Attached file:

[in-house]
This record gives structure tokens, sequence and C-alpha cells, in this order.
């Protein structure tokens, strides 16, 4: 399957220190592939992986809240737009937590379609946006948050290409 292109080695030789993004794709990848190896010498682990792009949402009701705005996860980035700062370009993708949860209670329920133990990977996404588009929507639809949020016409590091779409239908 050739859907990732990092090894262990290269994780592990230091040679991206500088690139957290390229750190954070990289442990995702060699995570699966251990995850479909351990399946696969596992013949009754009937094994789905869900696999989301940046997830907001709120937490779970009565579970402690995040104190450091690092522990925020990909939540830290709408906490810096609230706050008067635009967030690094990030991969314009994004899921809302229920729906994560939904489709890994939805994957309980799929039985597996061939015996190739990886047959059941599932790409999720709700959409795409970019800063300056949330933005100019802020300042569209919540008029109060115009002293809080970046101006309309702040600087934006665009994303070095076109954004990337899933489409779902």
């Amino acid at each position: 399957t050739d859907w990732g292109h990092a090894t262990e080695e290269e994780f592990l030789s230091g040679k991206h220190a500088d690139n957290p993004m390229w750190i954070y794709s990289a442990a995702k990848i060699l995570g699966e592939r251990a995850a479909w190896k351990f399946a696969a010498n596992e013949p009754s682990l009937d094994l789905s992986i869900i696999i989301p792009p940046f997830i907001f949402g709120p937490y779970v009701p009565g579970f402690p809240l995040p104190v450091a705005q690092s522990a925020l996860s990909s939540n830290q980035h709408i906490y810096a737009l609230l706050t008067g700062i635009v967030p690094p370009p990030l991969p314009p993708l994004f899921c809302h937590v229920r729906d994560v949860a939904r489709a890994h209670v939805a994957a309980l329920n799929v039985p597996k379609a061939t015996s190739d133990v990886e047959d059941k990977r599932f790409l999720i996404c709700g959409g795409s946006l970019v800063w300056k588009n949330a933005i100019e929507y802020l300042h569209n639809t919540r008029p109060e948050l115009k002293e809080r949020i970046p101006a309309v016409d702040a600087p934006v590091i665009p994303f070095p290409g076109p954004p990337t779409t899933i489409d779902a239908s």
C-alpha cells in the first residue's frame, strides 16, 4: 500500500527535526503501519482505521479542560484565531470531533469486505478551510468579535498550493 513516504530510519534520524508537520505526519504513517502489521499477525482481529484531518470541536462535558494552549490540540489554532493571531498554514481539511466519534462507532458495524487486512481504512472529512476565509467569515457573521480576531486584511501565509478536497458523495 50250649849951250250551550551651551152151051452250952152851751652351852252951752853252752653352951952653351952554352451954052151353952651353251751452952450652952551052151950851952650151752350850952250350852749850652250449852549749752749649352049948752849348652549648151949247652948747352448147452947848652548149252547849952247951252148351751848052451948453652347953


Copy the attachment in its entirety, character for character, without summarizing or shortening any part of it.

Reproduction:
[in-house]
This record gives structure tokens, sequence and C-alpha cells, in this order.
């Protein structure tokens, strides 16, 4: 399957220190592939992986809240737009937590379609946006948050290409 292109080695030789993004794709990848190896010498682990792009949402009701705005996860980035700062370009993708949860209670329920133990990977996404588009929507639809949020016409590091779409239908 050739859907990732990092090894262990290269994780592990230091040679991206500088690139957290390229750190954070990289442990995702060699995570699966251990995850479909351990399946696969596992013949009754009937094994789905869900696999989301940046997830907001709120937490779970009565579970402690995040104190450091690092522990925020990909939540830290709408906490810096609230706050008067635009967030690094990030991969314009994004899921809302229920729906994560939904489709890994939805994957309980799929039985597996061939015996190739990886047959059941599932790409999720709700959409795409970019800063300056949330933005100019802020300042569209919540008029109060115009002293809080970046101006309309702040600087934006665009994303070095076109954004990337899933489409779902």
């Amino acid at each position: 399957t050739d859907w990732g292109h990092a090894t262990e080695e290269e994780f592990l030789s230091g040679k991206h220190a500088d690139n957290p993004m390229w750190i954070y794709s990289a442990a995702k990848i060699l995570g699966e592939r251990a995850a479909w190896k351990f399946a696969a010498n596992e013949p009754s682990l009937d094994l789905s992986i869900i696999i989301p792009p940046f997830i907001f949402g709120p937490y779970v009701p009565g579970f402690p809240l995040p104190v450091a705005q690092s522990a925020l996860s990909s939540n830290q980035h709408i906490y810096a737009l609230l706050t008067g700062i635009v967030p690094p370009p990030l991969p314009p993708l994004f899921c809302h937590v229920r729906d994560v949860a939904r489709a890994h209670v939805a994957a309980l329920n799929v039985p597996k379609a061939t015996s190739d133990v990886e047959d059941k990977r599932f790409l999720i996404c709700g959409g795409s946006l970019v800063w300056k588009n949330a933005i100019e929507y802020l300042h569209n639809t919540r008029p109060e948050l115009k002293e809080r949020i970046p101006a309309v016409d702040a600087p934006v590091i665009p994303f070095p290409g076109p954004p990337t779409t899933i489409d779902a239908s």
C-alpha cells in the first residue's frame, strides 16, 4: 500500500527535526503501519482505521479542560484565531470531533469486505478551510468579535498550493 513516504530510519534520524508537520505526519504513517502489521499477525482481529484531518470541536462535558494552549490540540489554532493571531498554514481539511466519534462507532458495524487486512481504512472529512476565509467569515457573521480576531486584511501565509478536497458523495 50250649849951250250551550551651551152151051452250952152851751652351852252951752853252752653352951952653351952554352451954052151353952651353251751452952450652952551052151950851952650151752350850952250350852749850652250449852549749752749649352049948752849348652549648151949247652948747352448147452947848652548149252547849952247951252148351751848052451948453652347953